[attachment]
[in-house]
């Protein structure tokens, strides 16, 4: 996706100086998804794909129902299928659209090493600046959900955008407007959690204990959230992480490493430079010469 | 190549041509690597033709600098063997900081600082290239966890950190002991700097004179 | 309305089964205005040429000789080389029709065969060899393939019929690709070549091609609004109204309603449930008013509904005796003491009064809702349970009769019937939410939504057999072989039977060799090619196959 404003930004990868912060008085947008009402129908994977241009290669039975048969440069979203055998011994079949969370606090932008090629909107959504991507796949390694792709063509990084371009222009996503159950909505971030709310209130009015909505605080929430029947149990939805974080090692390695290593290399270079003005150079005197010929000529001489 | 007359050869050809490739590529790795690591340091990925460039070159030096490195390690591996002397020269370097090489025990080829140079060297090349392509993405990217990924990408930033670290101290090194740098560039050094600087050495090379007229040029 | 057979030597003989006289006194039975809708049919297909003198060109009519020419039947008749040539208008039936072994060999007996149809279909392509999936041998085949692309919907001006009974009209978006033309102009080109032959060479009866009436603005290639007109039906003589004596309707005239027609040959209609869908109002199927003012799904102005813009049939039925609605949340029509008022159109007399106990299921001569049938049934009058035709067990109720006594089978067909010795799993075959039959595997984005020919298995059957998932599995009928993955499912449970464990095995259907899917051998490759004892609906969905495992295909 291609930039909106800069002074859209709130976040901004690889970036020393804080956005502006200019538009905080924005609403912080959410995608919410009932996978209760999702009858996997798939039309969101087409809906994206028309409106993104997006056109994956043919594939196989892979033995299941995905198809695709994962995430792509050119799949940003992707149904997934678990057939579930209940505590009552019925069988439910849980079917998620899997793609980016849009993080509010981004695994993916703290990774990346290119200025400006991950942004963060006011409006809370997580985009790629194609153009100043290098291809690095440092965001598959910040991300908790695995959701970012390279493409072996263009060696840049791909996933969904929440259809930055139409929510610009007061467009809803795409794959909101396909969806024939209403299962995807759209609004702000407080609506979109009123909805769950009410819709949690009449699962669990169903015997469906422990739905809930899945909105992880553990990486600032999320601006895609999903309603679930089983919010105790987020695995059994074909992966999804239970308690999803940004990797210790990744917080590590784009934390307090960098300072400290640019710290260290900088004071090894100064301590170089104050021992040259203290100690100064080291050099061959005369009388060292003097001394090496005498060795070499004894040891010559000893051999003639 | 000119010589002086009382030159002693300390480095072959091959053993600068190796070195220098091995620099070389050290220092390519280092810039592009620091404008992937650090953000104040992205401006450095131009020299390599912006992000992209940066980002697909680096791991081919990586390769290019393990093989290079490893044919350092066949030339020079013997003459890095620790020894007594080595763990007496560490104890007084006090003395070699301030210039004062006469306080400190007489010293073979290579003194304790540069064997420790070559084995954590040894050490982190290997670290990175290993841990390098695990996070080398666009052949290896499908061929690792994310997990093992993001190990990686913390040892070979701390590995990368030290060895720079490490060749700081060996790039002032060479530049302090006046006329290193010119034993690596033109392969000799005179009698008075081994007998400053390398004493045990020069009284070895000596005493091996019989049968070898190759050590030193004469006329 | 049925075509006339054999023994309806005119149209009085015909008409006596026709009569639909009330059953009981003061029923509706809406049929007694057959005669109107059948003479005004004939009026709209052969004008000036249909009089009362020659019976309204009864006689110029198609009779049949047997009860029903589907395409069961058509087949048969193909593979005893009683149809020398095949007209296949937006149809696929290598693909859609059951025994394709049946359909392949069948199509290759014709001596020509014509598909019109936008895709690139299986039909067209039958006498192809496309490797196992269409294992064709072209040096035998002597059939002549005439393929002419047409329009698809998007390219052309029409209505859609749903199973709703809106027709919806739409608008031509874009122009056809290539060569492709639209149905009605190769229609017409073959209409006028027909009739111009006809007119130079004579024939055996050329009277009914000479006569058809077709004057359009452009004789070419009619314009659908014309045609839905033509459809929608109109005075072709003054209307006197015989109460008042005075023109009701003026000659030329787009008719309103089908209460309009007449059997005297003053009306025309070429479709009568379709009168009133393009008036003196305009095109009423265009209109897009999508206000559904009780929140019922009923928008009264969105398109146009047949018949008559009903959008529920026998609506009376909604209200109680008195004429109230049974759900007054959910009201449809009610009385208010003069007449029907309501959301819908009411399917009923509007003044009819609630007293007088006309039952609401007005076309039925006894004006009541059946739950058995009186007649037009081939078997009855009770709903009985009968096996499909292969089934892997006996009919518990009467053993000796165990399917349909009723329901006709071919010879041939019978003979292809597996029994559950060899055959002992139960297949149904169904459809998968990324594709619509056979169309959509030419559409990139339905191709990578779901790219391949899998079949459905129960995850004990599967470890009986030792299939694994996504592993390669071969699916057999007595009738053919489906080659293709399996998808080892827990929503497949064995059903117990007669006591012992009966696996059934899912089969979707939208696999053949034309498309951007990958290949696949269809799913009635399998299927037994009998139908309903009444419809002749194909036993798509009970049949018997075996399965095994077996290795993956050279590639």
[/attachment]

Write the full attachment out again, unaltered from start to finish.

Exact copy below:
[in-house]
């Protein structure tokens, strides 16, 4: 996706100086998804794909129902299928659209090493600046959900955008407007959690204990959230992480490493430079010469 | 190549041509690597033709600098063997900081600082290239966890950190002991700097004179 | 309305089964205005040429000789080389029709065969060899393939019929690709070549091609609004109204309603449930008013509904005796003491009064809702349970009769019937939410939504057999072989039977060799090619196959 404003930004990868912060008085947008009402129908994977241009290669039975048969440069979203055998011994079949969370606090932008090629909107959504991507796949390694792709063509990084371009222009996503159950909505971030709310209130009015909505605080929430029947149990939805974080090692390695290593290399270079003005150079005197010929000529001489 | 007359050869050809490739590529790795690591340091990925460039070159030096490195390690591996002397020269370097090489025990080829140079060297090349392509993405990217990924990408930033670290101290090194740098560039050094600087050495090379007229040029 | 057979030597003989006289006194039975809708049919297909003198060109009519020419039947008749040539208008039936072994060999007996149809279909392509999936041998085949692309919907001006009974009209978006033309102009080109032959060479009866009436603005290639007109039906003589004596309707005239027609040959209609869908109002199927003012799904102005813009049939039925609605949340029509008022159109007399106990299921001569049938049934009058035709067990109720006594089978067909010795799993075959039959595997984005020919298995059957998932599995009928993955499912449970464990095995259907899917051998490759004892609906969905495992295909 291609930039909106800069002074859209709130976040901004690889970036020393804080956005502006200019538009905080924005609403912080959410995608919410009932996978209760999702009858996997798939039309969101087409809906994206028309409106993104997006056109994956043919594939196989892979033995299941995905198809695709994962995430792509050119799949940003992707149904997934678990057939579930209940505590009552019925069988439910849980079917998620899997793609980016849009993080509010981004695994993916703290990774990346290119200025400006991950942004963060006011409006809370997580985009790629194609153009100043290098291809690095440092965001598959910040991300908790695995959701970012390279493409072996263009060696840049791909996933969904929440259809930055139409929510610009007061467009809803795409794959909101396909969806024939209403299962995807759209609004702000407080609506979109009123909805769950009410819709949690009449699962669990169903015997469906422990739905809930899945909105992880553990990486600032999320601006895609999903309603679930089983919010105790987020695995059994074909992966999804239970308690999803940004990797210790990744917080590590784009934390307090960098300072400290640019710290260290900088004071090894100064301590170089104050021992040259203290100690100064080291050099061959005369009388060292003097001394090496005498060795070499004894040891010559000893051999003639 | 000119010589002086009382030159002693300390480095072959091959053993600068190796070195220098091995620099070389050290220092390519280092810039592009620091404008992937650090953000104040992205401006450095131009020299390599912006992000992209940066980002697909680096791991081919990586390769290019393990093989290079490893044919350092066949030339020079013997003459890095620790020894007594080595763990007496560490104890007084006090003395070699301030210039004062006469306080400190007489010293073979290579003194304790540069064997420790070559084995954590040894050490982190290997670290990175290993841990390098695990996070080398666009052949290896499908061929690792994310997990093992993001190990990686913390040892070979701390590995990368030290060895720079490490060749700081060996790039002032060479530049302090006046006329290193010119034993690596033109392969000799005179009698008075081994007998400053390398004493045990020069009284070895000596005493091996019989049968070898190759050590030193004469006329 | 049925075509006339054999023994309806005119149209009085015909008409006596026709009569639909009330059953009981003061029923509706809406049929007694057959005669109107059948003479005004004939009026709209052969004008000036249909009089009362020659019976309204009864006689110029198609009779049949047997009860029903589907395409069961058509087949048969193909593979005893009683149809020398095949007209296949937006149809696929290598693909859609059951025994394709049946359909392949069948199509290759014709001596020509014509598909019109936008895709690139299986039909067209039958006498192809496309490797196992269409294992064709072209040096035998002597059939002549005439393929002419047409329009698809998007390219052309029409209505859609749903199973709703809106027709919806739409608008031509874009122009056809290539060569492709639209149905009605190769229609017409073959209409006028027909009739111009006809007119130079004579024939055996050329009277009914000479006569058809077709004057359009452009004789070419009619314009659908014309045609839905033509459809929608109109005075072709003054209307006197015989109460008042005075023109009701003026000659030329787009008719309103089908209460309009007449059997005297003053009306025309070429479709009568379709009168009133393009008036003196305009095109009423265009209109897009999508206000559904009780929140019922009923928008009264969105398109146009047949018949008559009903959008529920026998609506009376909604209200109680008195004429109230049974759900007054959910009201449809009610009385208010003069007449029907309501959301819908009411399917009923509007003044009819609630007293007088006309039952609401007005076309039925006894004006009541059946739950058995009186007649037009081939078997009855009770709903009985009968096996499909292969089934892997006996009919518990009467053993000796165990399917349909009723329901006709071919010879041939019978003979292809597996029994559950060899055959002992139960297949149904169904459809998968990324594709619509056979169309959509030419559409990139339905191709990578779901790219391949899998079949459905129960995850004990599967470890009986030792299939694994996504592993390669071969699916057999007595009738053919489906080659293709399996998808080892827990929503497949064995059903117990007669006591012992009966696996059934899912089969979707939208696999053949034309498309951007990958290949696949269809799913009635399998299927037994009998139908309903009444419809002749194909036993798509009970049949018997075996399965095994077996290795993956050279590639």